Horna, Hernan “South America’s Marginal Highway.” Journal of Developing Areas, Vol. 10 No. 4 (1976): pp. 409-424.
This piece comes across as an apologist ode to Belaúnde, peppered with statistics—the same ones Denevan uses, drawn from Stokes—and resting on a toothpick foundation forged from press accounts—Peruvian Times, Time, The New York Times and Semana en el Perú. There are, however, some redeeming qualities. For instance, Horna, while absolving Belaúnde of any guilt in his administration’s 1968 lackluster performance, focuses not just on the APRA-UNO opposition, but also in the American backlash to Belaúnde’s modest protectionism. Also, Horna gives a cursory account of the ways in which the Velasco administration carried the Marginal mantle into the context of the 1970s Amazonian oil boom. Interestingly, here Horna seems to continue embracing the view that road colonization will assuage the social strife caused by demographic pressure placed on land, while at the same time recognizing that roads were mostly built because of their value on the international stage: securing boundaries and resources, integrating markets (Andean Pact 1971, LAFTA), etc. This unique local-transnational symbiosis seems to result in part from the exorbitant costs of jungle road construction—$200,000 / mile in 1967 (416)—and the dependence that generates on international lenders.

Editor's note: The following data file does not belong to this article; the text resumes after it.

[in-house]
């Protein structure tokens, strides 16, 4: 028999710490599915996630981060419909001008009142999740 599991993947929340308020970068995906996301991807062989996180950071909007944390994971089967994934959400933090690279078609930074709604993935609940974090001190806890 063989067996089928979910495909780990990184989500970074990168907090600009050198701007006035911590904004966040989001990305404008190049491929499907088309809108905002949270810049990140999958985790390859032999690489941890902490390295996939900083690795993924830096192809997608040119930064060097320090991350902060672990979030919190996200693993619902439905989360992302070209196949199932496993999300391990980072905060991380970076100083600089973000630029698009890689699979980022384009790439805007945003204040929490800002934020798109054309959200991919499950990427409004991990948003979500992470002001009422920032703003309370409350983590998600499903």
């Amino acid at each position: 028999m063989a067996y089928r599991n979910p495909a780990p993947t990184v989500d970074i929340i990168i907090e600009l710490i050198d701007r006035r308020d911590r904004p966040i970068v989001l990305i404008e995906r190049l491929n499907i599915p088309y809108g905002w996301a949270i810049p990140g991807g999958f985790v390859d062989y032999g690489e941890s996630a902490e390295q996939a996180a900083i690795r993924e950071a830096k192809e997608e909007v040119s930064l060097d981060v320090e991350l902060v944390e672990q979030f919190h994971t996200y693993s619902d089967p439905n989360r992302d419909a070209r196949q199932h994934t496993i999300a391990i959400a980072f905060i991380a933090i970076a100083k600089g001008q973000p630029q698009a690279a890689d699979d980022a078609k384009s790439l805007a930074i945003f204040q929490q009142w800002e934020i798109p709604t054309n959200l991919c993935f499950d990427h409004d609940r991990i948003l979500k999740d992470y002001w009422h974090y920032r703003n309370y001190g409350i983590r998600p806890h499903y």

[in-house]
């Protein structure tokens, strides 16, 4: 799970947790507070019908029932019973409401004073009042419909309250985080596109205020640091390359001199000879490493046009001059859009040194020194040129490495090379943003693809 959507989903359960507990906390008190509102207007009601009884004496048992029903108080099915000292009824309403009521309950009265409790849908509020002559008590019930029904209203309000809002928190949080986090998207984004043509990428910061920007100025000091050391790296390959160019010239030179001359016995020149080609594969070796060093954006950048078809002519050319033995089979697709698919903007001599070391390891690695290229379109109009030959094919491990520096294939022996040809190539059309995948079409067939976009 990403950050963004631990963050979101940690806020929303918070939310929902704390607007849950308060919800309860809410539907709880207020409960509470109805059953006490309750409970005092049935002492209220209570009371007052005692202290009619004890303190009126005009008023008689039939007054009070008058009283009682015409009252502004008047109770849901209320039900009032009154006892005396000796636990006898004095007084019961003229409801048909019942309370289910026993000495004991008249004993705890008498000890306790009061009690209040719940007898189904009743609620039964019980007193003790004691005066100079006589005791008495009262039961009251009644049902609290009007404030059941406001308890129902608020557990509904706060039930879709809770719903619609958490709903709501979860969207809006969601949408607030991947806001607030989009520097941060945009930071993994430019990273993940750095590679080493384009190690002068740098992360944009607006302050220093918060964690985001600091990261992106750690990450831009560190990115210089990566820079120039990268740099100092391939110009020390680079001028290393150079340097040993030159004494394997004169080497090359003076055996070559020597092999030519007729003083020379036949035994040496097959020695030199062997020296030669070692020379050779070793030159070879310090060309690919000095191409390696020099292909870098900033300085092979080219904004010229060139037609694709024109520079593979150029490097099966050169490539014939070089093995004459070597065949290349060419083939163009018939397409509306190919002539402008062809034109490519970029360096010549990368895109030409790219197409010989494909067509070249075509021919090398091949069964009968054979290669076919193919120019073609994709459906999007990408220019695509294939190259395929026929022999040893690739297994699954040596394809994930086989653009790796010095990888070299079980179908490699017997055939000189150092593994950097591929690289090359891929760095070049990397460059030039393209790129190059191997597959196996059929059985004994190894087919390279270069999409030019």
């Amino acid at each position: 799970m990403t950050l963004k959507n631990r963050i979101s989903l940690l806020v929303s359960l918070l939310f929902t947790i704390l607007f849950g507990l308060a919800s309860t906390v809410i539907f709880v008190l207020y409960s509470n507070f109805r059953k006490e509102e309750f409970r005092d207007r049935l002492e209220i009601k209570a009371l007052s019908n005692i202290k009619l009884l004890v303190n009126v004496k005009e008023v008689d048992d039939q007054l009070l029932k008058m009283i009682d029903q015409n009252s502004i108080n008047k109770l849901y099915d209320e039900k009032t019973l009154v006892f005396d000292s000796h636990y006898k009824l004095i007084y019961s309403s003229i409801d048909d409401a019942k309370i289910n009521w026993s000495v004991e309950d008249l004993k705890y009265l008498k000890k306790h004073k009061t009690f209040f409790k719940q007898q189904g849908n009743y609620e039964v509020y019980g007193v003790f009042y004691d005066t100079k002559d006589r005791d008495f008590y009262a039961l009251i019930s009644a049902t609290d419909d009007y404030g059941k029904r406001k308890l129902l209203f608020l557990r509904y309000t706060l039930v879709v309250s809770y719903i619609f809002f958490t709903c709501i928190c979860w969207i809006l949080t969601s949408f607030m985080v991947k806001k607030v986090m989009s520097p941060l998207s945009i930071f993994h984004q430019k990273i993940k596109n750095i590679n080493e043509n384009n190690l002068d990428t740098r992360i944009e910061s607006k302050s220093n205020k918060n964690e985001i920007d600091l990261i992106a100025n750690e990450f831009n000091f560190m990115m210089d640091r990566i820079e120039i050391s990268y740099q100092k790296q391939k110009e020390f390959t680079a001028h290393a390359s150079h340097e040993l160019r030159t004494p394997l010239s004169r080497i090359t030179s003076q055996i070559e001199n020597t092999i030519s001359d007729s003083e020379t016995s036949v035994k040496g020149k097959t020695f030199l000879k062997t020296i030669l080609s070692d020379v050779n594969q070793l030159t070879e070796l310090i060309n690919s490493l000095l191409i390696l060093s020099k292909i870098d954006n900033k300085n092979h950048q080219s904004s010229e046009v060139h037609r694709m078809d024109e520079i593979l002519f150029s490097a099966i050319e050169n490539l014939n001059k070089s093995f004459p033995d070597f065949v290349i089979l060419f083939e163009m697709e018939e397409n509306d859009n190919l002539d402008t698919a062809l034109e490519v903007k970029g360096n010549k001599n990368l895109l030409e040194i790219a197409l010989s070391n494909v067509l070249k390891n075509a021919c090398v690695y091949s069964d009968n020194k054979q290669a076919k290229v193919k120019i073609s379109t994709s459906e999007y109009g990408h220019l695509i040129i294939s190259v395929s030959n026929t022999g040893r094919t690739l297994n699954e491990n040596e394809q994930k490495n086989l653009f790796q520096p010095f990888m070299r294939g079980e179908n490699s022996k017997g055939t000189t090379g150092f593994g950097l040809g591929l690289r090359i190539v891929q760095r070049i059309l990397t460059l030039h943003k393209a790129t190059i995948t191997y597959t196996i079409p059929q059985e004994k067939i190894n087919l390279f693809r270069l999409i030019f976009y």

Two other valuable aspects of this piece are the brief mention of Colombian, Ecuadorian and Bolivian participation in the continental dimensions of La Marginal’s construction. Also, this article is littered with anecdotal delicacies: like Belaúnde’s 1963 birthday gift of 25,000 tools (415); The pomp and circumstance where the Bolivian and Peruvian sections of the road were joined (414); Velasco’s effort to connect La Marginal to the Trans-Amazonian (418); and the quixotic hope of continental completion by 1995 (420).
Davis, Mike. Buda’s Wagon: A Brief History of the Car Bomb. London: Verso, 2007.
Buda’s Wagon is a good read. It’s clearly oriented toward a more popular readership and thus is lacking the detail and evidence one might hope for, but the approach is exciting. Davis follows the history of the car bomb, marking significant developments—from the early “wagon bombing” of Wall street in 1920, to the Stern Gang’s deployment of the car bomb as a go-to weapon of choice against the British, to the introduction of ammonium nitrate-fuel oil bombs in Madison, 1970, to the siege of cities like Beirut, Lima and Belfast—in the car bomb's trajectory as part of the “poor man’s air force.” This book is chronological, spanning the entire twentieth and early twenty-first centuries, and global in scale. What ties the narrative together is the constant development of evermore-destructive innovations in the car bomb’s implementation.